Â That is the expectation or Stochasticity of our policy in the next state.

Â These are two self-sources of randomness we haven't garnered on previous slide.

Â Now, look at the approximates or sub date rule.

Â Well, these approximate SARSA looks pretty much the same as it's

Â tabular counterpart with the only difference is a loss multiplicative gradient term.

Â So, cool. Now, you know what is approximate SARSA

Â and that this approximate SARSA is very much similar to the standard tabular updates.

Â Well, as I have already mentioned,

Â the sources of randomness in this SARSA goal is usually not a good idea.

Â Can we really move some Stochasticity out of the goal estimate?

Â Well, yes.

Â And this leads us to the SARSA's closest cousin called Expected SARSA.

Â If we abandon the approximation on the bottom layer of the backup tree,

Â we will obtain the Expected SARSA algorithm as a machine

Â or as a backup is precisely the same as for SARSA algorithm.

Â The only thing that changes is form of update in the on the bottom level.

Â Now, it includes the expectation of

Â actions coming from both pi in the next state S prime.

Â Contrasted with SARSA where there were no expectation at

Â the bottom level but only a sample-based estimate of this expectation.

Â Expected SARSA obviously improves upon SARSA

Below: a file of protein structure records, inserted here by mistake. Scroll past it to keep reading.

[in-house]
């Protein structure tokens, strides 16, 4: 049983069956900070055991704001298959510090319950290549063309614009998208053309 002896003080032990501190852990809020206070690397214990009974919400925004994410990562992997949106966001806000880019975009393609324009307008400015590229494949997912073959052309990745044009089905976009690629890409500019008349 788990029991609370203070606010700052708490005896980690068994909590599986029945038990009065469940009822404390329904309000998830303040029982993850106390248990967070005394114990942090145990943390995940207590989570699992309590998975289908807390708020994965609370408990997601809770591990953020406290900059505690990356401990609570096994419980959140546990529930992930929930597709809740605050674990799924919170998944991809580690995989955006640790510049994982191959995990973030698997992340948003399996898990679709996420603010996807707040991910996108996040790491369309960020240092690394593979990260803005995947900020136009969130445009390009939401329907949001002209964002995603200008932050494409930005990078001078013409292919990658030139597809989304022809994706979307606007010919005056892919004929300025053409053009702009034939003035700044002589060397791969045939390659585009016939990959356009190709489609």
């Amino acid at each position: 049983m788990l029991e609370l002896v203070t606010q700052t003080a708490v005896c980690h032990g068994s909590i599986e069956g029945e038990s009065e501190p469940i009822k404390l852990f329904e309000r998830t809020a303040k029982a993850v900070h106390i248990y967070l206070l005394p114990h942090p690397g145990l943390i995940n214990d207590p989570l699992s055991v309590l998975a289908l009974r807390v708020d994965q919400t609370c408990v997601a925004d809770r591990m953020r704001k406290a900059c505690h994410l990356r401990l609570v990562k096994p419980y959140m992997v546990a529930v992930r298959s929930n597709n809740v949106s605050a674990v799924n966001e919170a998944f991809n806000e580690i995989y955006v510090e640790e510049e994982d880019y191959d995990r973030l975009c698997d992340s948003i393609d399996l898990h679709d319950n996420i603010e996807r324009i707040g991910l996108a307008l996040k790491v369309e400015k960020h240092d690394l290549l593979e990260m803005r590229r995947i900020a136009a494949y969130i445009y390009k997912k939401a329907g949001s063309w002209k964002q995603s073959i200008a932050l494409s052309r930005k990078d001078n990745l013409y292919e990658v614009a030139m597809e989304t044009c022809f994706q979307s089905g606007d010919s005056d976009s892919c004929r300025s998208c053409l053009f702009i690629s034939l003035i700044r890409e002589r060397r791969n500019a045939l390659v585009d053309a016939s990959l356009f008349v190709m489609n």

Â because it gets raised off additional approximation.

Â And because of this fact,

Â I usually recommend using Expected SARSA instead of SARSA whenever possible.

Â The update of an Expected SARSA is almost the same as for SARSA and

Â algorithm differs only in the form of goals that current estimates are aggressed on.

Â Now, what will happen is the policy with respect to which we take an expectation on

Â the lower level of full-width backup is really one.

Â That is assigns all the probabilities as

Â an action which has a maximum Q value of the next state.

Â In fact, that is precisely the way Q-learning can be derived from.

Â Let us now revisit our Q-learning a little bit.

Â Please note that expected SARSA is based on

Â the Bellman expectation equation while

Â the Q-learning is based on the Bellman optimality equation.

Â Again, we witness that two of these concepts are

Â deeply interconnected and we can seamlessly interplay between

Â them by making an arbitrary policy pi to

Â become greedy with respect to current estimates of actual value function.

Â On the slide, you can see the form of

Â full-width backup and sample-based estimate of this backup.

Â Again, what do we see here is that we replay

Â the full-width backup of Bellman optimality equation with it's sample-based analog.

Â We do so to obtain an approximate semi-gradient Q-learning.

Â Also as a form of

Â approximate Q-learning update doesn't differ much from the tabular setting.

Â Well, the schema for replacing the full-width backup with

Â a sample-based analog is almost the same for all methods which we have discussed for now.

Â And I hope you got the idea.

Â What if we have discussed for now is a pure theory of different algorithms.

Â But we have not talked about application for approximate learning

Â in practice and practice is also very important.

Â In the next videos, you will get familiar to some of

Â the most important problems mostly coming from

Â practical application of reinforcement learning methods.

Â So, stay tuned.

Â